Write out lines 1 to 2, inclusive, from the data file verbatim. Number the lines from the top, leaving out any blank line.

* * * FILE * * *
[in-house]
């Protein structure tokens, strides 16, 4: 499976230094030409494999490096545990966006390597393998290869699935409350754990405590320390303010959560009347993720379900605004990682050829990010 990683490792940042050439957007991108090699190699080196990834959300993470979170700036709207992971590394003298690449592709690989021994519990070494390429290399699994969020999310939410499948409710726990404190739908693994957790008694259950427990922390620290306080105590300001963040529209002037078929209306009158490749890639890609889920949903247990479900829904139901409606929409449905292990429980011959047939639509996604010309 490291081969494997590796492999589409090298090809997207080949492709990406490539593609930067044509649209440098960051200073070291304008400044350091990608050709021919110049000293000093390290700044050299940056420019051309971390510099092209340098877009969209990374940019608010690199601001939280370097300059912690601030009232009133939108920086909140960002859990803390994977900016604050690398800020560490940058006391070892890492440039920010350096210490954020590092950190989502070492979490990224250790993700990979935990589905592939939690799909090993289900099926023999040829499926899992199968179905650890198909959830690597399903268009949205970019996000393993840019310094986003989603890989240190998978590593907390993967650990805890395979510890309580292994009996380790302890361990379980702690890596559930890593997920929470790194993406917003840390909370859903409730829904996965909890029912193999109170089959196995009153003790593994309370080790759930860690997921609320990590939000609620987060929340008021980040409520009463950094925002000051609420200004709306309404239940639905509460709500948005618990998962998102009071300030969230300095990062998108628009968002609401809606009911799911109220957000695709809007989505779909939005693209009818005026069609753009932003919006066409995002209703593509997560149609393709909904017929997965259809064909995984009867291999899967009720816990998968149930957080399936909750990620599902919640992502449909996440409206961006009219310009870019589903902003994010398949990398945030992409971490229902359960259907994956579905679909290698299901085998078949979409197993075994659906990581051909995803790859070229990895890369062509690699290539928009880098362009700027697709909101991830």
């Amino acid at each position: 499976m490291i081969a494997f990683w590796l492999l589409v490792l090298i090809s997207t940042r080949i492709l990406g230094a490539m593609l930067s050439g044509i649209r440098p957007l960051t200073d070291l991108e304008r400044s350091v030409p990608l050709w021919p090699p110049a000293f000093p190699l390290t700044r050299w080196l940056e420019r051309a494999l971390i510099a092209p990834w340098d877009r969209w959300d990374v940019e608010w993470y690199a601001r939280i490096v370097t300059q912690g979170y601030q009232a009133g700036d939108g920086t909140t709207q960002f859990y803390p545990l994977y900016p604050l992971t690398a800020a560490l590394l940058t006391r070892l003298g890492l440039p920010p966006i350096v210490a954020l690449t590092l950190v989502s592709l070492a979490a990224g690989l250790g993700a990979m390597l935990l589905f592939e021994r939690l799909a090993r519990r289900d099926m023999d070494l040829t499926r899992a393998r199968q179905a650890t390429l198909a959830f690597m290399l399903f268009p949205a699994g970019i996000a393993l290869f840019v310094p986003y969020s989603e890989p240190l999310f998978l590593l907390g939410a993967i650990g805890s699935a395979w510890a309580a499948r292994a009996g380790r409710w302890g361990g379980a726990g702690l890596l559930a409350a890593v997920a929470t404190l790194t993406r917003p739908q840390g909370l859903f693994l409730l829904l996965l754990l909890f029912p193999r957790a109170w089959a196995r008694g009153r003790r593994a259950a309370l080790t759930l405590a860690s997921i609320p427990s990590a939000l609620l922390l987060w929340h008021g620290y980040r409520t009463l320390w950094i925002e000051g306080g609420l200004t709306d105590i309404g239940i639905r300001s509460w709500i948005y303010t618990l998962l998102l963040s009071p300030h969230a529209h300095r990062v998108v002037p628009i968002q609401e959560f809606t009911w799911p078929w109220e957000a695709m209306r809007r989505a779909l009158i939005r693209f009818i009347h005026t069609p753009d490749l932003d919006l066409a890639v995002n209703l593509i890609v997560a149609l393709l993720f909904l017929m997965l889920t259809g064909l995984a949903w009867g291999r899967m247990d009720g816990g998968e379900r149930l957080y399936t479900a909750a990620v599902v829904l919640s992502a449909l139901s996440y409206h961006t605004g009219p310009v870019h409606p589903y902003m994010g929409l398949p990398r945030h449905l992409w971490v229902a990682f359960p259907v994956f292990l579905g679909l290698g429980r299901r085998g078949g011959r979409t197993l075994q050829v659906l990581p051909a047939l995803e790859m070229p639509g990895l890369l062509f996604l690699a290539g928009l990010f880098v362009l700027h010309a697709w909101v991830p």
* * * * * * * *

[in-house]
């Protein structure tokens, strides 16, 4: 499976230094030409494999490096545990966006390597393998290869699935409350754990405590320390303010959560009347993720379900605004990682050829990010 990683490792940042050439957007991108090699190699080196990834959300993470979170700036709207992971590394003298690449592709690989021994519990070494390429290399699994969020999310939410499948409710726990404190739908693994957790008694259950427990922390620290306080105590300001963040529209002037078929209306009158490749890639890609889920949903247990479900829904139901409606929409449905292990429980011959047939639509996604010309 490291081969494997590796492999589409090298090809997207080949492709990406490539593609930067044509649209440098960051200073070291304008400044350091990608050709021919110049000293000093390290700044050299940056420019051309971390510099092209340098877009969209990374940019608010690199601001939280370097300059912690601030009232009133939108920086909140960002859990803390994977900016604050690398800020560490940058006391070892890492440039920010350096210490954020590092950190989502070492979490990224250790993700990979935990589905592939939690799909090993289900099926023999040829499926899992199968179905650890198909959830690597399903268009949205970019996000393993840019310094986003989603890989240190998978590593907390993967650990805890395979510890309580292994009996380790302890361990379980702690890596559930890593997920929470790194993406917003840390909370859903409730829904996965909890029912193999109170089959196995009153003790593994309370080790759930860690997921609320990590939000609620987060929340008021980040409520009463950094925002000051609420200004709306309404239940639905509460709500948005618990998962998102009071300030969230300095990062998108628009968002609401809606009911799911109220957000695709809007989505779909939005693209009818005026069609753009932003919006066409995002209703593509997560149609393709909904017929997965259809064909995984009867291999899967009720816990998968149930957080399936909750990620599902919640992502449909996440409206961006009219310009870019589903902003994010398949990398945030992409971490229902359960259907994956579905679909290698299901085998078949979409197993075994659906990581051909995803790859070229990895890369062509690699290539928009880098362009700027697709909101991830």